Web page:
While this looks pretty interesting, why should you care about the value of __name__? It depends on the kind of project you are developing. Its main goal is for developers to have executable code that can be imported, just like any library. The challenge here is to detect whether the library is being imported, or not, to determine if the executable portion is to be run. This is where the value of __name__ comes in.

From the user side, the experience is straightforward. Let’s look at the http.server package, which has this behavior:

  • For any user who wants to serve static files in a directory, it seems quite an effort to write a script to serve those files. So, the http.server library can be executed with the command python -m http.server. This is not only straightforward but very useful for website developers that don’t even have to write python code.
  • For application or server developers, the http.server is a very useful library to create an HTTP endpoint. The library exposes several classes, such as the HTTPServer, which can be included in any Python project which requires networking capabilities.

To understand how can we create such packages ourselves, let’s write a Python package to benchmark functions. That is, measure the time it takes to execute a function, given a number of parameters.

Let’s begin to create a new package called benchmarks with the Python poetry tool:

$ poetry new --name benchmarks benchmarks_py
Created package benchmarks in benchmarks_py

If you are not familiar with poetry, it’s a tool to develop python packages in a very simple way. Find more at the official website.

We will create a new file in the directory benchmarks inside the package, with the following content.

import time

def benchmark(fn, num_calls, *args):
    """measure the execution time of any given function in seconds"""
    tick = time.perf_counter().    #start counter
    for _ in range(num_calls):
        fn(*args)                 #Call the give function "num_call" times and get the average
    tack = time.perf_counter()
    return (tack - tick) / num_calls

if __name__ == '__main__':
    import argparse

    parser = argparse.ArgumentParser()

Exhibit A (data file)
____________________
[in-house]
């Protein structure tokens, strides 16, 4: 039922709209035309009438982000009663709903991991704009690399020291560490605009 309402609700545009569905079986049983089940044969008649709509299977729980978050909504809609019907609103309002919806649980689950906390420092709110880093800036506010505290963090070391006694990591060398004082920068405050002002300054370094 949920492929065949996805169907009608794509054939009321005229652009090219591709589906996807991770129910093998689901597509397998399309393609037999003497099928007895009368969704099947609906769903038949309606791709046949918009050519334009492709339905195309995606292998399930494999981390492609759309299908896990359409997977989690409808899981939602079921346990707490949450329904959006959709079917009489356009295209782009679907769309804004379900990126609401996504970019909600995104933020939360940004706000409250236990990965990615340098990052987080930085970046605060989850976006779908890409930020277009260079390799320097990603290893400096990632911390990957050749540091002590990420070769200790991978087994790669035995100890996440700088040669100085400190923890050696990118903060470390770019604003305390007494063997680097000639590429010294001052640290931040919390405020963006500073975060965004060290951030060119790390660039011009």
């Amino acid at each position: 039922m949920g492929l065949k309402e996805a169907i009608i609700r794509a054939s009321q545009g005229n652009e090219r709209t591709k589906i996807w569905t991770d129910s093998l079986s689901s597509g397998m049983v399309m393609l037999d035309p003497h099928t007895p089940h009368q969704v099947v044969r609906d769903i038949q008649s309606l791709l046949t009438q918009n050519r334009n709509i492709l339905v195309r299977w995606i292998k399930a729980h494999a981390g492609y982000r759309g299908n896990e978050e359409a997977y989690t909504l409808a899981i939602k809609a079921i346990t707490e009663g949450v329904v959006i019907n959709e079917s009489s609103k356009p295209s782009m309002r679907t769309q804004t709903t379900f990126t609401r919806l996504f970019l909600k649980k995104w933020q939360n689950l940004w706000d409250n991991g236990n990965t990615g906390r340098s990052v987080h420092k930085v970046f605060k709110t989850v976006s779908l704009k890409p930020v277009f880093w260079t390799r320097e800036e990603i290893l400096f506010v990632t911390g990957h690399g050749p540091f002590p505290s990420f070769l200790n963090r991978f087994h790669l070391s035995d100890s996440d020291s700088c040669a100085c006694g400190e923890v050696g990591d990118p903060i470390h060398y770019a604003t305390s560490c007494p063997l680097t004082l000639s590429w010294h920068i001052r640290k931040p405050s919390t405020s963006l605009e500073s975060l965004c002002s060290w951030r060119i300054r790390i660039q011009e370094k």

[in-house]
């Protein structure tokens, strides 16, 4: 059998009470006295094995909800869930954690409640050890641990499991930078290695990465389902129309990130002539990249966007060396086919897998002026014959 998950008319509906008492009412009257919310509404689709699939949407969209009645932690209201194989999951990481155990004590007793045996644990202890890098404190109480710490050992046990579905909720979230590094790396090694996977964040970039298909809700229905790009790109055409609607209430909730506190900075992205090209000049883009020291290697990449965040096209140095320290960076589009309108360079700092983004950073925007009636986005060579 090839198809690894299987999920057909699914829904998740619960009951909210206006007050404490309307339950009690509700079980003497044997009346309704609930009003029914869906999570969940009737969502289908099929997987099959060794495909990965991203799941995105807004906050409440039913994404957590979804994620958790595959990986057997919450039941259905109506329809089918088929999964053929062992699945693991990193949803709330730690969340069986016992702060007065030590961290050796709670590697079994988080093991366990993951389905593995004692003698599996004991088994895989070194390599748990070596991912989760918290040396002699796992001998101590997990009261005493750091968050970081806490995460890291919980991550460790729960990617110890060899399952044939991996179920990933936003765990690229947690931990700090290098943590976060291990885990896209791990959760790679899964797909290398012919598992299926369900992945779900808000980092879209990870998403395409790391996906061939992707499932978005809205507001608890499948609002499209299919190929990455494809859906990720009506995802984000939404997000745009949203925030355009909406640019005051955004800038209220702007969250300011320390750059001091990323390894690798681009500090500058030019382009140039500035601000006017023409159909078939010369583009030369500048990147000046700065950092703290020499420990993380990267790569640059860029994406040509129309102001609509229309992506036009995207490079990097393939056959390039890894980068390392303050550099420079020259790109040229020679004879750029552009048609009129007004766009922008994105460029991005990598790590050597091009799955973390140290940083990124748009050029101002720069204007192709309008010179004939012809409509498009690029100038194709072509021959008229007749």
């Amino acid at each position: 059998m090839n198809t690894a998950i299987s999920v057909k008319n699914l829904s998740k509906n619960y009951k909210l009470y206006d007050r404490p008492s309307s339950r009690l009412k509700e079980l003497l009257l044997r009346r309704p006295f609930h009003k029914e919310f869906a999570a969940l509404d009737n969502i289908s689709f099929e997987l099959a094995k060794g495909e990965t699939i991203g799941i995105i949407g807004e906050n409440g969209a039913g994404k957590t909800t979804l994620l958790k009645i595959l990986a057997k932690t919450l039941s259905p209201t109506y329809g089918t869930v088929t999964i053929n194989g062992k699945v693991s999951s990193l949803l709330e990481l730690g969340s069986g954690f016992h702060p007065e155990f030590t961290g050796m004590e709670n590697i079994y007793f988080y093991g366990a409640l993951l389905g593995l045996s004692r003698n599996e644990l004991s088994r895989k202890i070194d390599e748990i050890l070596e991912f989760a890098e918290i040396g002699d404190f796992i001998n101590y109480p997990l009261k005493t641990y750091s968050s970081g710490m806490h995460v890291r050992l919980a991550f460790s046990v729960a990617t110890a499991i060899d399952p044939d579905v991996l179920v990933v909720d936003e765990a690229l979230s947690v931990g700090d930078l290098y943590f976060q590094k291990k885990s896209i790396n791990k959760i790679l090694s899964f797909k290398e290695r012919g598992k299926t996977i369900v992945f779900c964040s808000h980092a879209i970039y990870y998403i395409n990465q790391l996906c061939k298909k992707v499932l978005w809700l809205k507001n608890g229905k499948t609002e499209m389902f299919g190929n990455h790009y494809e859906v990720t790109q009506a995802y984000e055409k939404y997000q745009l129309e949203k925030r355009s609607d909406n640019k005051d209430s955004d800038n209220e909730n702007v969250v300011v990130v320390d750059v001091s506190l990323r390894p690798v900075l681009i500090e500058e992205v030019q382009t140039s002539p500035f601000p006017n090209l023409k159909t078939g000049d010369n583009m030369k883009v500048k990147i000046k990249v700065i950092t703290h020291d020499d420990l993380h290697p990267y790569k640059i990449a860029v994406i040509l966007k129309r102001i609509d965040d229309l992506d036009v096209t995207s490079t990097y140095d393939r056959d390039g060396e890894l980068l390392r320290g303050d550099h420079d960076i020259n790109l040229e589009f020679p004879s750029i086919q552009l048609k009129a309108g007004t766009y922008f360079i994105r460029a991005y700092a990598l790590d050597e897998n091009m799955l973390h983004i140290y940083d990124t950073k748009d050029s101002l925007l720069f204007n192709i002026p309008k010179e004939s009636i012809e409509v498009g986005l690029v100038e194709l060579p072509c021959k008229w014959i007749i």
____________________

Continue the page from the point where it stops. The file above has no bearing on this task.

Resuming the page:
parser.add_argument('--num-calls', type=int, default=1000)
    parser.add_argument('--module', type=str, required=True)
    parser.add_argument('--function', type=str, required=True)
    parser.add_argument('--args', nargs='*', type=int, default=[])
    args = parser.parse_args(). #Check arguments

    module = __import__(args.module).  
    fn = getattr(module, args.function). #dynamically load function
    fn_args = args.args
    num_calls = args.num_calls

    bench = benchmark(fn, num_calls, *fn_args). #get average runtime

    print("benchmark = ", bench)

This module exports a benchmark function, and if executed, it will load a function given by the cli arguments –module and –function, and execute it the number of calls given by –num-calls (1000 times by default).

You can see how the argparse module works in our other article on argparse

We can now build and install the package in our system with the command:

$ poetry install
$ pip install dist/benchmarks-0.1.0-py3-none-any.whl

Now, our library can be used everywhere on our system to benchmark Python functions.

As an example, let’s evaluate the performance of a simple function count_integers that sums the numbers from a to b:

def count_integers(a, b):
    sum = 0
    while a <= b:
        sum += a
        a += 1
    return sum

Using the benchmark module as a library is as simple as importing the benchmark function. Note that, because the python module is imported, the code under the if is not executed:

>>> from benchmarks.benchmark import benchmark
>>> from count_integers import count_integers
>>> benchmark(count_integers, 1000, 0, 10000)

We can also run the python module benchmarks.benchmark and define the arguments to run the count_integers function as well. This time, the if block is executed.

$ python -m benchmarks.benchmark \
                      --module count_integers \
                      --function count_integers \
                      --args 0 10000 \
                      --num-calls 1000
benchmark =  0.0007418607939907815


I hope all of you understand a bit more about the python module system, and why is __name__ used.